Short on storage and space? No worries. These stylish go-anywhere pantry designs house everything from baking pans and cooking staples to party supplies -- exactly where you need them most. As a bonus, many of these units are transportable so they can travel with you when you move.View Slideshow
When it comes to a classic backsplash, nothing beats the traditional subway tile. Subway tiles make cleaning up kitchen messes a quick and easy task, plus the variety to choose from seems almost infinite. One thing is for sure, subway tile will never go out of style.View Slideshow
Cabinetry tweaks, smart storage, and colorful solutions can add big character to small kitchens.
For a low-cost, high-style backdrop for showcasing your pottery and dishes, consider replacing wall cabinets with shelves. The open wall draws the eye upward, stretching the visual dimensions of a small kitchen. Paint the wall or beaded board an accent color to make the shelving and dishware stand out.
Create an eye-catching focal point in a small kitchen without spending a lot by lining the wall behind the range with decorative tile. Most 1x1-inch tiles come already attached to a 12x12 mesh sheets, making installation and custom-fitting easier. Slab cabinetry doors on base units and frosted glass doors above contribute to the clean, and streamlined look of this small kitchen.
A rolling kitchen cart becomes a versatile island in this small space. In a modest footprint, the cart offers extra storage and can be wheeled to any corner when not in use. The finish mimics the stainless appliances. White cabinetry, open shelving, black countertops, and a deep stainless-steel sink give the small kitchen a tailored look.
Give outdated cabinetry a new lease on life with paint, your simplest and most affordable tool in a small kitchen update. Sanded, primed, and painted, the cabinets in this kitchen now gleam apple green on base cabinets and soft teal on upper wall cabinets. Appliances and storage bins in yellow add a citrus pop to the kitchen.
Avoid a monotonous row of boxy cabinetry by installing upper wall units with varying heights and widths. A variety of tall cabinets provides much-needed storage space in this small kitchen. A wire storage system hangs on the backsplash, organizing spices, seasonings, and utensils. Versatile folding barstools at the peninsula tucks snugly under the bar-height counter.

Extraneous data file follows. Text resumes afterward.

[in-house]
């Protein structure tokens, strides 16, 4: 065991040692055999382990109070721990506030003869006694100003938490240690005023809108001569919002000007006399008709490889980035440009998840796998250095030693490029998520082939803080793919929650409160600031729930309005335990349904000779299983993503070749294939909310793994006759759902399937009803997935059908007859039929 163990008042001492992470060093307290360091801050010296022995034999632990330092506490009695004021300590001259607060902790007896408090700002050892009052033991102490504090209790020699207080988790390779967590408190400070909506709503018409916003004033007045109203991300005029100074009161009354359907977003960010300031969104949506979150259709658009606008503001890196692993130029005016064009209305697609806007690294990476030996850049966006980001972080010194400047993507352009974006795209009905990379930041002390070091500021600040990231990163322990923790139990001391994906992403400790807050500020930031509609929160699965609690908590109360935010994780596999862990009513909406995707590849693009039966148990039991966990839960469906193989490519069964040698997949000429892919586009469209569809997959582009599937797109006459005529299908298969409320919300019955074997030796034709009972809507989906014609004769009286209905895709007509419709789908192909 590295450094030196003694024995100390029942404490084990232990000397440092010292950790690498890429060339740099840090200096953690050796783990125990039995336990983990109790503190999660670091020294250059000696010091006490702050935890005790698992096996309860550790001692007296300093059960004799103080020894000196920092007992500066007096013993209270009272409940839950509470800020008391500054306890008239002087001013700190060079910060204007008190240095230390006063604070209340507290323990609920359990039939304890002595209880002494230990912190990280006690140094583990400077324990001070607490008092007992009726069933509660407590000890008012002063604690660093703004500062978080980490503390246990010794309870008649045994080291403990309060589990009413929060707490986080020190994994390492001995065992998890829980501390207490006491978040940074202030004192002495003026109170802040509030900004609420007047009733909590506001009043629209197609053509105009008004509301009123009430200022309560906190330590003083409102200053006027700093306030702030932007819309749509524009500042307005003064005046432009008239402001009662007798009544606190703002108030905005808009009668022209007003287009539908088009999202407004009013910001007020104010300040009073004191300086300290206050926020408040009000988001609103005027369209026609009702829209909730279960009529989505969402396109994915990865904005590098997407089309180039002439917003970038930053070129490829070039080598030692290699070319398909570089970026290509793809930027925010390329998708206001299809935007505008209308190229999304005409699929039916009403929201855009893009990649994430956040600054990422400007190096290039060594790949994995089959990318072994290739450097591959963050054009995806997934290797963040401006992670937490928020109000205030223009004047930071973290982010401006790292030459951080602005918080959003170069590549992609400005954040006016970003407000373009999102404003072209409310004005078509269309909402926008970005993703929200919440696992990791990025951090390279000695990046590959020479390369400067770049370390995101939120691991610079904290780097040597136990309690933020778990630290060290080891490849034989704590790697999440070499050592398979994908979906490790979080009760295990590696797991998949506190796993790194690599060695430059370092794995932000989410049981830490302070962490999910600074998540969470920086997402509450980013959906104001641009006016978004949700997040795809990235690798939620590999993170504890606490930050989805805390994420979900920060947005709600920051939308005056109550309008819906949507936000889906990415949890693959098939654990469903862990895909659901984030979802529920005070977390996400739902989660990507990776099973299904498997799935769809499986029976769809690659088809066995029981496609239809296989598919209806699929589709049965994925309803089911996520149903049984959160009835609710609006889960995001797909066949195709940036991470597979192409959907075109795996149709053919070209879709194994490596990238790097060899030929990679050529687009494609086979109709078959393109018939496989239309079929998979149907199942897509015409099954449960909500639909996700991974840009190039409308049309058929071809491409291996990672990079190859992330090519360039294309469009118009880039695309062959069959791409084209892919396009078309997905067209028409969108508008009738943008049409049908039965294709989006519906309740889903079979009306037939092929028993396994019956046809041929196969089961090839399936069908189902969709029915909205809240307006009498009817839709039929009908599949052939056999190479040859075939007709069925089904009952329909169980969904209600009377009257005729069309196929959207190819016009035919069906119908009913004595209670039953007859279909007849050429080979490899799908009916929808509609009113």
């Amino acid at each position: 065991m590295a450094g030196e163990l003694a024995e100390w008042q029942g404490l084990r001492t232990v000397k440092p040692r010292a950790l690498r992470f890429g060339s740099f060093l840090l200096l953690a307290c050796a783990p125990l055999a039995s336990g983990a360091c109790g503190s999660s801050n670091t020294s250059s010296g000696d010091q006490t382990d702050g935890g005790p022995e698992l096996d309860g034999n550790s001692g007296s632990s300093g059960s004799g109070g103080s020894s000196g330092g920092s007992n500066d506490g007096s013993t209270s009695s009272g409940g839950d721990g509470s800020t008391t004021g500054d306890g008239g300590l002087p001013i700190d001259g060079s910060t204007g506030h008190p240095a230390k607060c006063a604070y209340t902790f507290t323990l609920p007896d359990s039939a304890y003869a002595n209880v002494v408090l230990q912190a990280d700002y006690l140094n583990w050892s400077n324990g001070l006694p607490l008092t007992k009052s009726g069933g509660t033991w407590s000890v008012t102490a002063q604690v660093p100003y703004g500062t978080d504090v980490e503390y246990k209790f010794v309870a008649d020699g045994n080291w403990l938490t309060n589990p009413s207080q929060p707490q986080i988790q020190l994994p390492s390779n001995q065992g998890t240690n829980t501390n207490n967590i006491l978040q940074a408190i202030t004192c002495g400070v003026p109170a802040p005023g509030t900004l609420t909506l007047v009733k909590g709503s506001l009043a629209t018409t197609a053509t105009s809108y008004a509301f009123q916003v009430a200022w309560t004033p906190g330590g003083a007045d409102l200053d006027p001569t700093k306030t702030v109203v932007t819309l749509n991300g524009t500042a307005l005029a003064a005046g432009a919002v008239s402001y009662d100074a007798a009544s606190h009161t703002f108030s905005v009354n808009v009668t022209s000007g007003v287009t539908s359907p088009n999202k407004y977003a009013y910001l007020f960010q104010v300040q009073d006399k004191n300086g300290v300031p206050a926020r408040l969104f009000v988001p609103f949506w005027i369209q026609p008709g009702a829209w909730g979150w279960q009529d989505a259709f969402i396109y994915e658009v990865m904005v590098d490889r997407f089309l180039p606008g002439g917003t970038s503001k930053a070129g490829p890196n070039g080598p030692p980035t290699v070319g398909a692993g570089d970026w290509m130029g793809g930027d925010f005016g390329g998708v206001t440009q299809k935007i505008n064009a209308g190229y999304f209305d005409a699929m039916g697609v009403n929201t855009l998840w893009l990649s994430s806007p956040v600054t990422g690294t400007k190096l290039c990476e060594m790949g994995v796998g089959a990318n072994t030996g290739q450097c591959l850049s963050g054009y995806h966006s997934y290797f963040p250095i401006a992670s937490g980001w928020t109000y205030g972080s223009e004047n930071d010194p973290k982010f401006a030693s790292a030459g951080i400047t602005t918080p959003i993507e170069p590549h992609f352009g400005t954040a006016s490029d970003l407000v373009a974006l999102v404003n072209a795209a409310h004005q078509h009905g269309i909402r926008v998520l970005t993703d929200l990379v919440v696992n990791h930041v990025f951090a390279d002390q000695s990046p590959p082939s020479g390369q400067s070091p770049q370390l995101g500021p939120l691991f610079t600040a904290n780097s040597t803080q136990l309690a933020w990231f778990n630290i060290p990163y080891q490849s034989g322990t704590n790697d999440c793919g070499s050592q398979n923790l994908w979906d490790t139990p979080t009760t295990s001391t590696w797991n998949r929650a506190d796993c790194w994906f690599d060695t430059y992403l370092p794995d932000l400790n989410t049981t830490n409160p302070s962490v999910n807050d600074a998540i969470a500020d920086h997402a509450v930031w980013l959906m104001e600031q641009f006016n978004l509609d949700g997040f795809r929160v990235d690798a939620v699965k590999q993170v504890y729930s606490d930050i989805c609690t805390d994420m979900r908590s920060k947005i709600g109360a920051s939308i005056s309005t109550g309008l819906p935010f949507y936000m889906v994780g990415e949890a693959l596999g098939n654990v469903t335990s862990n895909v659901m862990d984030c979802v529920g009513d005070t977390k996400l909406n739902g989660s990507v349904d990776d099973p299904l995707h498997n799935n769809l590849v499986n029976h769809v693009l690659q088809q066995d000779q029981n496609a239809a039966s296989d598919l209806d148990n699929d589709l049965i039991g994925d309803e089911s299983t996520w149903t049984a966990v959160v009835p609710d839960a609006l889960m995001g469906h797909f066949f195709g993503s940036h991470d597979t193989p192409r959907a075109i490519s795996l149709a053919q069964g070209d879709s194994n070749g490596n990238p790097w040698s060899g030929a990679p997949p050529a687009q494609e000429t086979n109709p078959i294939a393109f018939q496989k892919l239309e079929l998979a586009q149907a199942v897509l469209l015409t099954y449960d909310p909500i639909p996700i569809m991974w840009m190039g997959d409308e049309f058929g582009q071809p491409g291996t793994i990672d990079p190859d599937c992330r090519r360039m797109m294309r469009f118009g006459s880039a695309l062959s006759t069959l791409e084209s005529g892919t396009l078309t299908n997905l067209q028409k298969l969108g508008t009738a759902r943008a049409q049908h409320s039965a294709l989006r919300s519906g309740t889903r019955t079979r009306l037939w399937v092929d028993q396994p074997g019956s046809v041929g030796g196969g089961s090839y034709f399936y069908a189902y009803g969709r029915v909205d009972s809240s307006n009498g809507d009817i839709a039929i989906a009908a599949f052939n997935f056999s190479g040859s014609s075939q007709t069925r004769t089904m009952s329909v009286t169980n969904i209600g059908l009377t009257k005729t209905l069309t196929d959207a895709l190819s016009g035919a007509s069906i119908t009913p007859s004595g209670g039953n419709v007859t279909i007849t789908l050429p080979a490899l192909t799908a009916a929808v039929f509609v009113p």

Pots and pans are notorious space hogs. To free up valuable cabinet space, hang pieces from a pot rack. In kitchens without an island hang a narrow pot rack from any horizontal space, such as a back wall. Narrow plate rails on the vent hood allow collections to be displayed, adding another decorative element to this space-challenged kitchen.
Sometimes it's more effective to reorganize existing cabinetry than to gut a small kitchen. Replacing the upper cabinets flanking each side of this window with open shelving makes it feel more open and inviting. Extending the countertop in an L-shape to the refrigerator boosts prep room and storage.
Stretch the limits of a small kitchen by extending storage above the windows and doors for less frequently used items such as champagne flutes or serving dishes. Cabinets wrap around the ceiling, lining this small kitchen like a decorative border. Open shelving above the windows is a less expensive version of the same idea.
Open a boxy small kitchen to the rest of the house without a major remodel by cutting a window out of a partition wall. Frame the window in substantial molding, attach a small matching countertop, and slide in two barstools to turn this pass-through into a breakfast nook. Set it off with a display of pretty collectible plates on the wall above the opening.
To maximize perimeter storage yet still squeeze in a dedicated prep island and informal seating area, this kitchen looked to its center. A half-wall anchors an island and a banquette without blocking sightlines into the adjacent living room. Pullout drawers on both ends of the banquette provide extra storage space.
Glass cabinet doors help to visually open up a small kitchen, but if you're not the type to keep things looking neat and tidy, consider frosted glass. It adds an opaque quality while still brightening the space. If you'd rather hide the contents of your cabinets, suspend shirred fabric inside traditional glass doors to achieve the same effect and inject a bit of color and pattern at the same time.
Maximize your counter space by rethinking the position of the sink. Tucked into angled corner of this kitchen's peninsula counter, the sink occupies awkward space that might have been difficult to utilize otherwise. That leaves a long stretch of countertop adjacent to the sink open for prep space or drying dishes.
Looking for extra prep room and seating? Try anchoring a cozy kitchen with a small-scale dining set instead of an island. In this kitchen, a butcher-block tabletop paired with a pedestal base provides an ideal work surface or dining area. The bentwood ice cream parlor-style chairs fit perfectly into this small space.
Try a nifty panel system in an open floor plan. There's nothing relaxing about sitting down to dinner with a stack of dirty pots and pans staring back at you. But when dining or living space opens directly off a small kitchen, what choice do you have? Stain-resistant all-weather fabric easily slides closed to hide this kitchen's prep area while leaving the oversize island open for dining.
Selecting a different hue for upper and lower cabinets is a great way to help a small kitchen break out of its boxy mold. A sunny yellow keeps the wall cabinets in this kitchen feeling light and airy, while blue base cabinets anchor the room. A yellow island helps balance the color-blocking scheme. Painted crown molding takes the color scheme right up to the ceiling.